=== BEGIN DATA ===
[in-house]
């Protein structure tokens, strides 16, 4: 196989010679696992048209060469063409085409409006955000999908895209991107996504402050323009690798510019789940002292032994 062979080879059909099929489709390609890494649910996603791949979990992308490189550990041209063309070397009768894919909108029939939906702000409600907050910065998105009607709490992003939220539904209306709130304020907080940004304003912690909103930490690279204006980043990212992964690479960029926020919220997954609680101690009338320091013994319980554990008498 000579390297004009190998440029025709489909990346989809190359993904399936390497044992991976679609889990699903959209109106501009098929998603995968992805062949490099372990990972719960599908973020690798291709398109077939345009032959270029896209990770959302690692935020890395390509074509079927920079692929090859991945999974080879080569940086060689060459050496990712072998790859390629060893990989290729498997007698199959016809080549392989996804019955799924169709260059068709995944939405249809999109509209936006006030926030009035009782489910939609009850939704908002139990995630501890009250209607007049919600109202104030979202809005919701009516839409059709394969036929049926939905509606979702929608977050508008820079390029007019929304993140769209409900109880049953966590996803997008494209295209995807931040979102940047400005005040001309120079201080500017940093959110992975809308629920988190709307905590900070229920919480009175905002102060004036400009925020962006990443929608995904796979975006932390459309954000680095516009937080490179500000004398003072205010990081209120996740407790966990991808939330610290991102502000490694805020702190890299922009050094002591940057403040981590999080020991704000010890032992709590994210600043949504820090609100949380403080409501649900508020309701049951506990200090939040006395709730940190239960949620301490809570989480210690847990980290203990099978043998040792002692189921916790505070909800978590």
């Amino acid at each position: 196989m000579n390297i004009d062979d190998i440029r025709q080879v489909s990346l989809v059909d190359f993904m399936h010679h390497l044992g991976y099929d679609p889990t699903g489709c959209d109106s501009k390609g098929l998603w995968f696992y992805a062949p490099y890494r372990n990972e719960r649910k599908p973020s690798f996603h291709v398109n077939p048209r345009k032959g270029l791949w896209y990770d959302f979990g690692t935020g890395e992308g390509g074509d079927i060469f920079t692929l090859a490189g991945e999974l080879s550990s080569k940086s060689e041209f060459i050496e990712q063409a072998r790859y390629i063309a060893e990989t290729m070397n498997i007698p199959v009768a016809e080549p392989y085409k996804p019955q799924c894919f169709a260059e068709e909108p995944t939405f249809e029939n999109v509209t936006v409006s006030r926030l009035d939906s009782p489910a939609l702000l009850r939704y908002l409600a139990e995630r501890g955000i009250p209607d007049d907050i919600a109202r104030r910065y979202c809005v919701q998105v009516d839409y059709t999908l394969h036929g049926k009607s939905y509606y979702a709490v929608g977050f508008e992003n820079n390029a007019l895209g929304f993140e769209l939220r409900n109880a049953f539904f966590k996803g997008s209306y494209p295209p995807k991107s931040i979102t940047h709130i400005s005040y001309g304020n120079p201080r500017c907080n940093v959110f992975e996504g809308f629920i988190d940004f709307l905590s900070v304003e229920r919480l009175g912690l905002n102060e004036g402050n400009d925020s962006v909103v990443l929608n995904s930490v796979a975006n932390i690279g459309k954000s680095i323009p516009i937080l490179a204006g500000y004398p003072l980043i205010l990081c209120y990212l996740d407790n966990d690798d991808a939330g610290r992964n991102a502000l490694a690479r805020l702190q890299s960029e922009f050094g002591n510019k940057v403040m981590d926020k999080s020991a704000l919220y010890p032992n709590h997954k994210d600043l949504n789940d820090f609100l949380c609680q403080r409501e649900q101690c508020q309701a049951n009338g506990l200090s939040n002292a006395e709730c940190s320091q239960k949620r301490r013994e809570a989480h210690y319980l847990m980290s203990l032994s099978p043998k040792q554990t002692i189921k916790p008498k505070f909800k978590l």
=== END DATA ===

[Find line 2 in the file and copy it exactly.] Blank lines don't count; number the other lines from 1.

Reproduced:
């Protein structure tokens, strides 16, 4: 196989010679696992048209060469063409085409409006955000999908895209991107996504402050323009690798510019789940002292032994 062979080879059909099929489709390609890494649910996603791949979990992308490189550990041209063309070397009768894919909108029939939906702000409600907050910065998105009607709490992003939220539904209306709130304020907080940004304003912690909103930490690279204006980043990212992964690479960029926020919220997954609680101690009338320091013994319980554990008498 000579390297004009190998440029025709489909990346989809190359993904399936390497044992991976679609889990699903959209109106501009098929998603995968992805062949490099372990990972719960599908973020690798291709398109077939345009032959270029896209990770959302690692935020890395390509074509079927920079692929090859991945999974080879080569940086060689060459050496990712072998790859390629060893990989290729498997007698199959016809080549392989996804019955799924169709260059068709995944939405249809999109509209936006006030926030009035009782489910939609009850939704908002139990995630501890009250209607007049919600109202104030979202809005919701009516839409059709394969036929049926939905509606979702929608977050508008820079390029007019929304993140769209409900109880049953966590996803997008494209295209995807931040979102940047400005005040001309120079201080500017940093959110992975809308629920988190709307905590900070229920919480009175905002102060004036400009925020962006990443929608995904796979975006932390459309954000680095516009937080490179500000004398003072205010990081209120996740407790966990991808939330610290991102502000490694805020702190890299922009050094002591940057403040981590999080020991704000010890032992709590994210600043949504820090609100949380403080409501649900508020309701049951506990200090939040006395709730940190239960949620301490809570989480210690847990980290203990099978043998040792002692189921916790505070909800978590």